The central sleep apnea syndromes (CSAS) is a group of sleep-related conditions featuring inadequate or interrupted respiratory function during sleep. Patients afflicted with this condition exhibit daytime somnolence and disturbed sleep patterns.
Central sleep apnea leads to a disorganized, interrupted sleep. Patients report a feeling of fatigue during the day, frequent arousals during the night, insomnia and sleepiness during daytime . Even though the patients themselves may be unaware of the apneic event, as it occurs during their sleep, partners often observe the incident. Some patients also experience shortness of breath and choking.
Except for the symptoms related to the apnea itself, individuals who suffer from an underlying medical condition will display the corresponding symptomatology.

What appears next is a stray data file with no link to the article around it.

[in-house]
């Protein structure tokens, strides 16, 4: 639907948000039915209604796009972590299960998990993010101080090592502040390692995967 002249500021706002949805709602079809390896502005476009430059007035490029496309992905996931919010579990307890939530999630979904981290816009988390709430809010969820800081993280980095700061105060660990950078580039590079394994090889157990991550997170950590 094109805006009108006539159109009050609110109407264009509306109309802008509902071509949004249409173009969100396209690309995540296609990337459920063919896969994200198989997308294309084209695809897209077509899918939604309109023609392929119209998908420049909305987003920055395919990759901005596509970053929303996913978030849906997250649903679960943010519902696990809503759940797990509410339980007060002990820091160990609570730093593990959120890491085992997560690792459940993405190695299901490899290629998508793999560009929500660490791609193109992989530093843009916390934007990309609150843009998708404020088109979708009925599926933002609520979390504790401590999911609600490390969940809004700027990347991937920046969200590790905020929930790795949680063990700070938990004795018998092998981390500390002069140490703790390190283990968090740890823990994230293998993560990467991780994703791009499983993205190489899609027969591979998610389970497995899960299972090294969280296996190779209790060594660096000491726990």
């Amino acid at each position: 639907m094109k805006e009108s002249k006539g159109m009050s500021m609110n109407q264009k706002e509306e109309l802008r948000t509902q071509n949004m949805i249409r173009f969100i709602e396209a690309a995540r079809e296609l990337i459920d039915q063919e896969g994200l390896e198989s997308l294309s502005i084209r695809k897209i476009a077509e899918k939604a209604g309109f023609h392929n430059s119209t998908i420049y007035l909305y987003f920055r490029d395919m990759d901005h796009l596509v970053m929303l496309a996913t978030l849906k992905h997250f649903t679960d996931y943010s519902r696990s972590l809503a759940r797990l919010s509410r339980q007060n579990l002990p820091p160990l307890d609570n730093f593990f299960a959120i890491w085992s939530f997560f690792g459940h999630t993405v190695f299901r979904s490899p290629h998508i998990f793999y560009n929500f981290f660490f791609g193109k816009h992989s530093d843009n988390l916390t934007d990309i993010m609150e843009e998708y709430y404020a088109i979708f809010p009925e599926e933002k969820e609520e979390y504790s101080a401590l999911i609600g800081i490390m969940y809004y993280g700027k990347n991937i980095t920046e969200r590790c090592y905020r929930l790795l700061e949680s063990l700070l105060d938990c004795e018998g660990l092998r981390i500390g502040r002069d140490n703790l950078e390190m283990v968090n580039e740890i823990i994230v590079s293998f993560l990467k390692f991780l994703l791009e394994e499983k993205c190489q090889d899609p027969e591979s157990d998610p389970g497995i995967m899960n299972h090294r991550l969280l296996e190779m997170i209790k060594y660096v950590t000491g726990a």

Laboratory examinations are of little diagnostic value in cases of people with a suspected sleep disorder. Decreased levels of arterial blood oxygen may be detected in individuals with an underlying heart failure or apnea related to an ascent to a high altitude.
Polysomnography, a type of sleep study, is the most useful diagnostic tool. Findings are categorized depending on the type of apnea:
If the central sleep apnea incidents lead to no profound symptomatology and do not cause discomfort or decreased functionality during the day, simple monitoring may suffice. Individuals who are suitable candidates for monitoring are those who experience apneic events during sleep-wake transition, those who do not display considerably decreased oxygen levels in their blood or those whose apnea occurs while using a CPAP breathing machine. It should be noted that 1 out of 5 cases of central sleep apnea resolve without any intervention.
As far as therapeutic options are concerned, both medications and breathing enhancement devices are available to treat cases of central sleep apnea
Breathing assistance devices